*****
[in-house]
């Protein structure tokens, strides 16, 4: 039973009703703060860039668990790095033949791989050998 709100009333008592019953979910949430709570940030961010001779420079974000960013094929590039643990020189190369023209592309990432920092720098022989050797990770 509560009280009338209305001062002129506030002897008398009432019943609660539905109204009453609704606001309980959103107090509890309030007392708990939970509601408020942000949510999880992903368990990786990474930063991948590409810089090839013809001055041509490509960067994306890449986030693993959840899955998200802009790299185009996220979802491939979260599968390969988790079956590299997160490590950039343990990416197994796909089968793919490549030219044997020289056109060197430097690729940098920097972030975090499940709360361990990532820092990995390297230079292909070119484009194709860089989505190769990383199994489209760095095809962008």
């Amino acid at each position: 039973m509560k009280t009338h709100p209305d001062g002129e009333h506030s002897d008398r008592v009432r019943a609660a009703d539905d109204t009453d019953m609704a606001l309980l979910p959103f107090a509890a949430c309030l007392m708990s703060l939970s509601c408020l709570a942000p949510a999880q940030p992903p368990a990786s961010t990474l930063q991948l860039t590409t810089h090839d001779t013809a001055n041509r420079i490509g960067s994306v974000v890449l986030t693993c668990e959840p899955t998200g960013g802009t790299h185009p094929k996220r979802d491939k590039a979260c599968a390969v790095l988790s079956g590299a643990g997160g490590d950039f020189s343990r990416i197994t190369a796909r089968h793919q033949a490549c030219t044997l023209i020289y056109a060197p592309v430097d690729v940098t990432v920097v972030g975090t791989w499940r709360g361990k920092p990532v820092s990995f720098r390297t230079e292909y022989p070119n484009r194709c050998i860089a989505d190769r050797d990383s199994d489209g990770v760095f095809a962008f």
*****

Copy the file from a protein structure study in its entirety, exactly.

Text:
[in-house]
């Protein structure tokens, strides 16, 4: 039973009703703060860039668990790095033949791989050998 709100009333008592019953979910949430709570940030961010001779420079974000960013094929590039643990020189190369023209592309990432920092720098022989050797990770 509560009280009338209305001062002129506030002897008398009432019943609660539905109204009453609704606001309980959103107090509890309030007392708990939970509601408020942000949510999880992903368990990786990474930063991948590409810089090839013809001055041509490509960067994306890449986030693993959840899955998200802009790299185009996220979802491939979260599968390969988790079956590299997160490590950039343990990416197994796909089968793919490549030219044997020289056109060197430097690729940098920097972030975090499940709360361990990532820092990995390297230079292909070119484009194709860089989505190769990383199994489209760095095809962008």
């Amino acid at each position: 039973m509560k009280t009338h709100p209305d001062g002129e009333h506030s002897d008398r008592v009432r019943a609660a009703d539905d109204t009453d019953m609704a606001l309980l979910p959103f107090a509890a949430c309030l007392m708990s703060l939970s509601c408020l709570a942000p949510a999880q940030p992903p368990a990786s961010t990474l930063q991948l860039t590409t810089h090839d001779t013809a001055n041509r420079i490509g960067s994306v974000v890449l986030t693993c668990e959840p899955t998200g960013g802009t790299h185009p094929k996220r979802d491939k590039a979260c599968a390969v790095l988790s079956g590299a643990g997160g490590d950039f020189s343990r990416i197994t190369a796909r089968h793919q033949a490549c030219t044997l023209i020289y056109a060197p592309v430097d690729v940098t990432v920097v972030g975090t791989w499940r709360g361990k920092p990532v820092s990995f720098r390297t230079e292909y022989p070119n484009r194709c050998i860089a989505d190769r050797d990383s199994d489209g990770v760095f095809a962008f």